Bishops and Clerks
There are four distinct groups of islets. From the north these are:
- North Bishop (44 metres, 144 feet)
- Carreg Rhoson (44 metres, 144 feet)
- Carreg Rhoson E Island (30 metres, 98 feet)
- Maen Rhoson
- Maen Daufraich
- Emsger or South Bishop (37 metres, 121 feet)
In addition, the three small wave-washed rocks of Carreg-trai, Llechau-isaf and Llechau-uchaf sit in the waters between the Bishops and Clerks and Ramsey Island and the Welsh mainland.
The two northerly islet groups are formed from gabbro, a hard-wearing rock of igneous origin whilst those of the Daufraich group to their south (and indeed Llechau-isaf) are formed from microtonalite, another intrusive igneous rock. The most southerly, Emsger is formed from rhyolite. All these are of probable lower Palaeozoic origin. Llechau-uchaf is formed from the late Cambrian 'Lingula Flags' whilst Carreg-trai is formed from Ordovician acid tuffs of the Llanrian Volcanic Formation. The submarine geology between the main groups is formed by sandstones and mudstones of Cambro-Ordovician age, though the bedrock is partly covered by sand and gravel.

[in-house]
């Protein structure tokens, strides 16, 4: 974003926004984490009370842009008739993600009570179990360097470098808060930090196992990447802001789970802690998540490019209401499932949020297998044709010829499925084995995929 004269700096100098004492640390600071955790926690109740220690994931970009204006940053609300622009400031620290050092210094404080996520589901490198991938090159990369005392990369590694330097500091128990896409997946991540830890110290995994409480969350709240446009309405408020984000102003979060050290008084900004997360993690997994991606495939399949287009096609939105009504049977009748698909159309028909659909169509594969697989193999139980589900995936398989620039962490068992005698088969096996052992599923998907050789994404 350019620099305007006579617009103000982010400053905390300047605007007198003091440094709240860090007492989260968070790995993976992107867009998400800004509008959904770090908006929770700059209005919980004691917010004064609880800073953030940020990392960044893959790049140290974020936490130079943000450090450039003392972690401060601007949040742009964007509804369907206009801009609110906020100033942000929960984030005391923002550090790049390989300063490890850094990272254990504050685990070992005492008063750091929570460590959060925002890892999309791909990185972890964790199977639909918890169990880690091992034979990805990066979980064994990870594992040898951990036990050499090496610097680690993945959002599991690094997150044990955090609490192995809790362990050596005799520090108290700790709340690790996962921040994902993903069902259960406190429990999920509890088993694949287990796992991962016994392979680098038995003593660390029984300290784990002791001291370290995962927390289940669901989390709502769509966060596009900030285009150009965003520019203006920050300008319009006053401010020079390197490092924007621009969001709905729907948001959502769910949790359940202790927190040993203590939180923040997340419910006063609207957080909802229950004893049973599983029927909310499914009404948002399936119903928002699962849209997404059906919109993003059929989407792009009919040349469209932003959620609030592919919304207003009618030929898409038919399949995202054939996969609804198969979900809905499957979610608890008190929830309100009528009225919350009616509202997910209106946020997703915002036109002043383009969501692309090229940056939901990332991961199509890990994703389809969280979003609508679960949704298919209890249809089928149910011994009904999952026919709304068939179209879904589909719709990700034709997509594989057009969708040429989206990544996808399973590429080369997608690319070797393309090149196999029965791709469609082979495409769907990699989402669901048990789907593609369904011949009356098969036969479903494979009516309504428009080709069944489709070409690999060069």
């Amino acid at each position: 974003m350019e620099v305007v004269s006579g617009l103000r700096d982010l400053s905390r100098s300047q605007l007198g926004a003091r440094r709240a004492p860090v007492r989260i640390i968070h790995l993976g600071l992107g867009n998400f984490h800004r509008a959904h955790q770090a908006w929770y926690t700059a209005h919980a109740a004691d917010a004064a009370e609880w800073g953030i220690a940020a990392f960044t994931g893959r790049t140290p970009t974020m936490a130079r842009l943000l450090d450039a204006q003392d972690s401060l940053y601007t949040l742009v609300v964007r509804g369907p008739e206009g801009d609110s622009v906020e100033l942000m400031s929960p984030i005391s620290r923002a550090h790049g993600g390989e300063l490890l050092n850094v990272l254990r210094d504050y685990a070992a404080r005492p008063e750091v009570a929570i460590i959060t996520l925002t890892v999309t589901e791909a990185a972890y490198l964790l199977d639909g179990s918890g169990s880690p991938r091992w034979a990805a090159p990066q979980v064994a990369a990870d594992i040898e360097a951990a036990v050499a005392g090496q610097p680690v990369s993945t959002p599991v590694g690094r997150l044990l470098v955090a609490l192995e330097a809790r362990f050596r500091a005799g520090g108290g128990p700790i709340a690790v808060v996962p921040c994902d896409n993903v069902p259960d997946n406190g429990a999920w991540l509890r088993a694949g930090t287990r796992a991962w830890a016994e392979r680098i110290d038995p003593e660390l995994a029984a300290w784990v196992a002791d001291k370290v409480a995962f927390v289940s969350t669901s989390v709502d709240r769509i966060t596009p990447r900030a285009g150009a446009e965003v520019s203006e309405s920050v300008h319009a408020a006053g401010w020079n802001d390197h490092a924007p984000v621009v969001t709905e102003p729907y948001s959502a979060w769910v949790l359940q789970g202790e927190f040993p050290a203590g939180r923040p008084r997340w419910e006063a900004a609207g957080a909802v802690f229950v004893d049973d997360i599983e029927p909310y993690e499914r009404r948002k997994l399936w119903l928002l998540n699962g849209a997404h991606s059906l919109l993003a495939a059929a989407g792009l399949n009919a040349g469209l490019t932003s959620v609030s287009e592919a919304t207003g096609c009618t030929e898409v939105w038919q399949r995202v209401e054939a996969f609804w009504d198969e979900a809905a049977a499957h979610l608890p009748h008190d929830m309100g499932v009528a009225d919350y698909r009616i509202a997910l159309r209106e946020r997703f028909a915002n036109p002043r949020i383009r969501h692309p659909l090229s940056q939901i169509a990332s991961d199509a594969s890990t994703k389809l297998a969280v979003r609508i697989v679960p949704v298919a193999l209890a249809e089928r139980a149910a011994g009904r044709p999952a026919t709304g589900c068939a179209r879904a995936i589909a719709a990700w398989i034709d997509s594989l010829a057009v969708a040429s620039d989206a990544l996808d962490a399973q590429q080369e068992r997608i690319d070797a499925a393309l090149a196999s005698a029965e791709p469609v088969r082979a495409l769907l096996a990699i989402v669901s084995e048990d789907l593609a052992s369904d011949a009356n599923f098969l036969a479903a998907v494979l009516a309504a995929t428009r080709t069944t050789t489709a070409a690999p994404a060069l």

- "Pembrokeshire Coast National Park planning document" (PDF).
- British Geological Survey 1992 1:50,000 scale provisional geological map sheet 209 (England and Wales) St David's